Yesterday, a federal judge in Texas granted an emergency injunction against the U.S. Department of Labor’s overtime rule previously set to take effect December 1, delaying implementation of a regulation that would extend overtime eligibility to an estimated 4.2 million workers.
As finalized by the DOL in May, the rule would double the salary threshold eligibility from the current $455 per week ($23,660 per year) to $913 per week ($47,476 per year) and automatically update the salary threshold every three years, based on wage growth over time. The Labor Department estimated the overtime rule would cost the nation’s businesses $295 million per year.
In his opinion, Judge Amos Mazzant said that in issuing the rule, the Labor Department “exceeds its delegated authority and ignores Congress’s intent by raising the minimum salary threshold such that it supplants the duties test.” Under the duties test, an employee is exempt from overtime pay if he or she earns wages in excess of the salary threshold and has duties that are administrative, executive or professional. Mazzant said that “if Congress intended the salary requirement to supplant the duties test, then Congress and not the Department, should make that change.”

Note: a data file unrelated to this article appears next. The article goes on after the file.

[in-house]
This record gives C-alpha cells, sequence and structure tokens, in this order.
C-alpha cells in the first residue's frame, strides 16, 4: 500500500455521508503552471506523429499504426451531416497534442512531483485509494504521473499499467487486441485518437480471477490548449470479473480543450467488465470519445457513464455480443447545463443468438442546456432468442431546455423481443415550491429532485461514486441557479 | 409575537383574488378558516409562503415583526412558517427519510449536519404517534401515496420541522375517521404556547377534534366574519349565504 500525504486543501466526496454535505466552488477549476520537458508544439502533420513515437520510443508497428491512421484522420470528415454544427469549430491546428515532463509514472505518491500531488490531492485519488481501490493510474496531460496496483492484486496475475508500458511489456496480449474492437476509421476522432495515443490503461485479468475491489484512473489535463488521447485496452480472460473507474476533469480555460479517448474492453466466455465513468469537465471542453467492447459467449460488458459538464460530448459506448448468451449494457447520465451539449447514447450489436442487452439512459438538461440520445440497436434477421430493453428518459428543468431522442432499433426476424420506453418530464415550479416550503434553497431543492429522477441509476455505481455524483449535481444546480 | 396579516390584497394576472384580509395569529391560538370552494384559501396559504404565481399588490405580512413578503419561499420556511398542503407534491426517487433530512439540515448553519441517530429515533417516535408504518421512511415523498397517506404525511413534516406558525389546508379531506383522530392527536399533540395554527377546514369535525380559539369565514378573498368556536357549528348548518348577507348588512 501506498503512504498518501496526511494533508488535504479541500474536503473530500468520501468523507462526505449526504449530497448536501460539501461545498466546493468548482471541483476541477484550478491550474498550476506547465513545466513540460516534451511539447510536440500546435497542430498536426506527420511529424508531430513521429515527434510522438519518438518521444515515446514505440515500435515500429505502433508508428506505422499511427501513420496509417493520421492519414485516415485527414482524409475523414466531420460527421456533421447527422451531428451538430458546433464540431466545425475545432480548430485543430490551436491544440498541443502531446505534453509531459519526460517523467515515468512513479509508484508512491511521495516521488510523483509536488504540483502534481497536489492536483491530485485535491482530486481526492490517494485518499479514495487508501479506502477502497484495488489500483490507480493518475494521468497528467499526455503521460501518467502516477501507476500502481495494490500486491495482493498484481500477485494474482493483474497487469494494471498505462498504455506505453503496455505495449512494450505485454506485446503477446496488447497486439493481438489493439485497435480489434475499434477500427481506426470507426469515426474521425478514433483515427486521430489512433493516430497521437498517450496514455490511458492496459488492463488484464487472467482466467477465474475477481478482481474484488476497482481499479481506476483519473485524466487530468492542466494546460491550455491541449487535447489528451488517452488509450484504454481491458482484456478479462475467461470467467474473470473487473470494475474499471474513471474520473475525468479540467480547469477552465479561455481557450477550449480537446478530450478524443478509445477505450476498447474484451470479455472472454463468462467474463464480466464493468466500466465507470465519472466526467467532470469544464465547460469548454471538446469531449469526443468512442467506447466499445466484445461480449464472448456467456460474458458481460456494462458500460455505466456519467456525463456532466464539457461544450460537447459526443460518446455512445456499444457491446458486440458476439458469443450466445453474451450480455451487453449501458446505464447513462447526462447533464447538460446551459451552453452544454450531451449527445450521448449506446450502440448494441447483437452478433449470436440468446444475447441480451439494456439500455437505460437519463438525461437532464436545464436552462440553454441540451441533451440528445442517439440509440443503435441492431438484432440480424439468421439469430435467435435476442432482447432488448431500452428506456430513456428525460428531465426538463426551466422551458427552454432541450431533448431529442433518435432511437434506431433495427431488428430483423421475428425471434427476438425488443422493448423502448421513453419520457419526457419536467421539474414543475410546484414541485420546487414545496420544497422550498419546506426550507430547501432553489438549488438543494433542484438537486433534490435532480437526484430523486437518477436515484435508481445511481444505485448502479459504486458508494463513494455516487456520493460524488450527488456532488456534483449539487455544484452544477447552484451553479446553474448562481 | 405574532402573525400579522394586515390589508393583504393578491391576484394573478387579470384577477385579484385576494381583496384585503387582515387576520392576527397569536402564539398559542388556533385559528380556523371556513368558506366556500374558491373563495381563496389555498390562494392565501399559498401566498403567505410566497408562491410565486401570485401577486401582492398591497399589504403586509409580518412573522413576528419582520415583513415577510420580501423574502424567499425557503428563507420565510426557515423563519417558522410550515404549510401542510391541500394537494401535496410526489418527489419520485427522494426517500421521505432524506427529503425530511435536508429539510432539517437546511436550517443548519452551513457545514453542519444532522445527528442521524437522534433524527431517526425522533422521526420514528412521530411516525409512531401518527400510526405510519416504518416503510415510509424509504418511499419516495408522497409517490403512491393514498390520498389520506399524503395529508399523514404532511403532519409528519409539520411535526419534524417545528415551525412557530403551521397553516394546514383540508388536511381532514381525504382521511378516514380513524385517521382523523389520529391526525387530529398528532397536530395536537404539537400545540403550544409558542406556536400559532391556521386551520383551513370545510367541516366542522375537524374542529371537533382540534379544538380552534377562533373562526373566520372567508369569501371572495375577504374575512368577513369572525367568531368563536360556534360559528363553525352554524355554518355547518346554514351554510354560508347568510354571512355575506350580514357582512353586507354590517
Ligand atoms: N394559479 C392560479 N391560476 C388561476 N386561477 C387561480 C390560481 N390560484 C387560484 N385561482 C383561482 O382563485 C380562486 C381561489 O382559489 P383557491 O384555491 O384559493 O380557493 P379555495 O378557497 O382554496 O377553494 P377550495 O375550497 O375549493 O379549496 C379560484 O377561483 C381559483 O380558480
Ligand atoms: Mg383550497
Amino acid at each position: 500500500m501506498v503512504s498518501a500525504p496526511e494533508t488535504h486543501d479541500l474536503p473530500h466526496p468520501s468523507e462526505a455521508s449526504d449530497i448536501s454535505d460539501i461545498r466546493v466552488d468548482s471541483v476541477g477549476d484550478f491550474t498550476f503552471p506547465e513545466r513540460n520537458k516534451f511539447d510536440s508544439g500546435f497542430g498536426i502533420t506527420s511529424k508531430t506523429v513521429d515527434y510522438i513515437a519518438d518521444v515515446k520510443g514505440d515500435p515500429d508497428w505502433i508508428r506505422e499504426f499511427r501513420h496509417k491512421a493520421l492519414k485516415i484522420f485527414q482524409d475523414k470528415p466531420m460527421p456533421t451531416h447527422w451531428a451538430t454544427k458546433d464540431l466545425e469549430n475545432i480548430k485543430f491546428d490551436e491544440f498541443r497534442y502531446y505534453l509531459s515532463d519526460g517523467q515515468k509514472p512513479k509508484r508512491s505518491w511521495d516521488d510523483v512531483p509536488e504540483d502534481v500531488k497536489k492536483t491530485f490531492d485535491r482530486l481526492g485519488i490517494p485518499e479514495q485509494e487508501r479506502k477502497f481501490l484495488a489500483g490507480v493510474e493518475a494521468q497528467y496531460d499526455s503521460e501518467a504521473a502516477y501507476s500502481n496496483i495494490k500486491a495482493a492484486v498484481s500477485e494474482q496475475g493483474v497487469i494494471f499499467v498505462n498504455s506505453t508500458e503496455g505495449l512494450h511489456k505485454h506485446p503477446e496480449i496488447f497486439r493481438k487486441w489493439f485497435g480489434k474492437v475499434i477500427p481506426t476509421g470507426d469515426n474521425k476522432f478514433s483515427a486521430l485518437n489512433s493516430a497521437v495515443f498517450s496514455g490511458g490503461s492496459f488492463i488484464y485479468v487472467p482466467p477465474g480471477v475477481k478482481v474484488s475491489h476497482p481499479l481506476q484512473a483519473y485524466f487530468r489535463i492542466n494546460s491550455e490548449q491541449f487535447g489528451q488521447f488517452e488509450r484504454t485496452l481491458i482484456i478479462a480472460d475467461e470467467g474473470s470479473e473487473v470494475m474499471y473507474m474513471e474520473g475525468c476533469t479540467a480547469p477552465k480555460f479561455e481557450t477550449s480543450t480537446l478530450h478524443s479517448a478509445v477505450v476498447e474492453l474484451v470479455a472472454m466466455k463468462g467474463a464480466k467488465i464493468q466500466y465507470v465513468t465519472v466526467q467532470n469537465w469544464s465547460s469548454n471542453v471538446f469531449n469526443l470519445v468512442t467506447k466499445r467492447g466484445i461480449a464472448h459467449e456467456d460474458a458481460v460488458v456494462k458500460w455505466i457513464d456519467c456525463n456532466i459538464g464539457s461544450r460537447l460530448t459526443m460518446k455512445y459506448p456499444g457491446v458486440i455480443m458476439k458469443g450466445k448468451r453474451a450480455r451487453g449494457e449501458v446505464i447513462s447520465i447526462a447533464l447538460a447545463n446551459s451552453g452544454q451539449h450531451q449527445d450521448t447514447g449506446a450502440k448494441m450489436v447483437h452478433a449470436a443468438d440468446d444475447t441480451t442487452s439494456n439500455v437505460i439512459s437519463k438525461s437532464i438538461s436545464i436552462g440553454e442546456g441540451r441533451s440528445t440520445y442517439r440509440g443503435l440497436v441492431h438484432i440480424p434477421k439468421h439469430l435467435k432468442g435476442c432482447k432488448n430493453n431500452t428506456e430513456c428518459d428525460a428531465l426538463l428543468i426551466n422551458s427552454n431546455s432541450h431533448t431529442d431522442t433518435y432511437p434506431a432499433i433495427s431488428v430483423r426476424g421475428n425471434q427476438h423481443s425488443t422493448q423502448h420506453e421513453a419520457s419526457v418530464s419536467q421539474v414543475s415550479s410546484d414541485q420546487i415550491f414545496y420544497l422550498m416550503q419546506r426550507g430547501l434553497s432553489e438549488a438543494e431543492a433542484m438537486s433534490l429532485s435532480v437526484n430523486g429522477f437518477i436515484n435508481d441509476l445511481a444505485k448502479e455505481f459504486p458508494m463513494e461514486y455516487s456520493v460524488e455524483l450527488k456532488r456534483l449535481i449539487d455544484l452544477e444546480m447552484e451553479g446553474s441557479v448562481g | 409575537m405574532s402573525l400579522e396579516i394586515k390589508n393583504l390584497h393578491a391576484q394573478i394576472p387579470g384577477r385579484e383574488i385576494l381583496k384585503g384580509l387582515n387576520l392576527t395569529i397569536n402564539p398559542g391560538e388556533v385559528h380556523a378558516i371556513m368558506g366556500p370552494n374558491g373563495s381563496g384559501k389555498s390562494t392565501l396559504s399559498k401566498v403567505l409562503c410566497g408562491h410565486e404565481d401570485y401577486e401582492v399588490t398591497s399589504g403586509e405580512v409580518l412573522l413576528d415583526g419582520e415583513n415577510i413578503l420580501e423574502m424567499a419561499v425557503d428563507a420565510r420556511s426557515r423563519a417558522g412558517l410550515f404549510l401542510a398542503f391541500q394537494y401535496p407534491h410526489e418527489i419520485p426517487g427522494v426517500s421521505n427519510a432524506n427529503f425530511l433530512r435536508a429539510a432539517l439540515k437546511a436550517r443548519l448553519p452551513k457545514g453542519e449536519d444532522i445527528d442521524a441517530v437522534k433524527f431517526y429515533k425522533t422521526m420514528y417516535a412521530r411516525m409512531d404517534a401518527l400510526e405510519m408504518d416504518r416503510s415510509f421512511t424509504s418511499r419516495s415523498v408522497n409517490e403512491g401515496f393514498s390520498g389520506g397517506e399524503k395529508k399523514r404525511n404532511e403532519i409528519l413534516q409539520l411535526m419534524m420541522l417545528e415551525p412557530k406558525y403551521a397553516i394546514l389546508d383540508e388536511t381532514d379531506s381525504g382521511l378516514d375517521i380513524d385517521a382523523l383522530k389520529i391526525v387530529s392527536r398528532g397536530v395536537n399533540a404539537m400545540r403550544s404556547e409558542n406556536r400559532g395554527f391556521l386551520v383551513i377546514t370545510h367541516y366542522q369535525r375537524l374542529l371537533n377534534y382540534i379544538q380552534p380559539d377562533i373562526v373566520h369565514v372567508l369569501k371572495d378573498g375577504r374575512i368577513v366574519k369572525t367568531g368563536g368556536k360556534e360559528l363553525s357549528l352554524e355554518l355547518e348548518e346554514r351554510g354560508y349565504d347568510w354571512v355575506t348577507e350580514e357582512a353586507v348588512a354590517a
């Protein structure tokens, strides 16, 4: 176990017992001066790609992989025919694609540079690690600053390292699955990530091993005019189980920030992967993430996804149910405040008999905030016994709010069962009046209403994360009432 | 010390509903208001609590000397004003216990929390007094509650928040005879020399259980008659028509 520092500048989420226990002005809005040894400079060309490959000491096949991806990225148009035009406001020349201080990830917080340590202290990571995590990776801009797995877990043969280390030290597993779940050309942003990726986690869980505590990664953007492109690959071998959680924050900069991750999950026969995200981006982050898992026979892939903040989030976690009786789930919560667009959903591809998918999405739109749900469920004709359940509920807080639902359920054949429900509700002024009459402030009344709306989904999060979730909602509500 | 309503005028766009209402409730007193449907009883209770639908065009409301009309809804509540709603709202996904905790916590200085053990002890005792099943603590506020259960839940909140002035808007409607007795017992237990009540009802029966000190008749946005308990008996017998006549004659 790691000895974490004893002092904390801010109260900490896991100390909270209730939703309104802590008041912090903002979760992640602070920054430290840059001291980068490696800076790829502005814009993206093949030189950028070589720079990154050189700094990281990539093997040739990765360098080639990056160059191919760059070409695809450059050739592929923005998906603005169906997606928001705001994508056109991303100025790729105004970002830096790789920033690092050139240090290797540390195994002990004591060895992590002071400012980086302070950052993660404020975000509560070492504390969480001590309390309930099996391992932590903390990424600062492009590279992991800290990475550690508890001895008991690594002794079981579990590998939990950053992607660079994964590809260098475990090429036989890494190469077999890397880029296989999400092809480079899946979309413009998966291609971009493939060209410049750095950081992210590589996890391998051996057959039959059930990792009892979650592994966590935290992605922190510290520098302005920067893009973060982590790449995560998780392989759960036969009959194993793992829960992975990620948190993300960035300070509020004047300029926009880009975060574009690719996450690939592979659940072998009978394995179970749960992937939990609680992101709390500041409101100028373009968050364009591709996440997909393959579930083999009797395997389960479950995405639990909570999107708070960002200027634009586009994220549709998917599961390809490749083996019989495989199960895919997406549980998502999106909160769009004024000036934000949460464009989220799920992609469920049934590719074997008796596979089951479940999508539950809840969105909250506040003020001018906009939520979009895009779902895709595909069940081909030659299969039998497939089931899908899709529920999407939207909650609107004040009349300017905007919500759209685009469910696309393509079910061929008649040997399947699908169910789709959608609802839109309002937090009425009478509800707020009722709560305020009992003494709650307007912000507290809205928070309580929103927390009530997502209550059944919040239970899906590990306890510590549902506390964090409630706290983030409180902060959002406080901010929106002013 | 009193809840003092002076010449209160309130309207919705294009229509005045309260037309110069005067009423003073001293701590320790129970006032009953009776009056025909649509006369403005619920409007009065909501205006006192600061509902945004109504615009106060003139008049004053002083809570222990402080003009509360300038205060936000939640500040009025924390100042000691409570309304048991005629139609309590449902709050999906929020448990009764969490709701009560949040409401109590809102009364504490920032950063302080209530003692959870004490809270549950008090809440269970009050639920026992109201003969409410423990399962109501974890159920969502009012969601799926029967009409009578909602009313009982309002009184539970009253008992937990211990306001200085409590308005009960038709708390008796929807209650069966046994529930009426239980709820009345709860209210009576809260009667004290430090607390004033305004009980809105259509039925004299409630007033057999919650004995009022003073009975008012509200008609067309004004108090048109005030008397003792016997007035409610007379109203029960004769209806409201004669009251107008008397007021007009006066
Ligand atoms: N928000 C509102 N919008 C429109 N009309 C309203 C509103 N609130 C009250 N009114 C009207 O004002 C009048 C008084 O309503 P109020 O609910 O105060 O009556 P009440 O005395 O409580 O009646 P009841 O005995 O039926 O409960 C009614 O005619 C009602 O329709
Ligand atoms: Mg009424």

Read the full opinion here.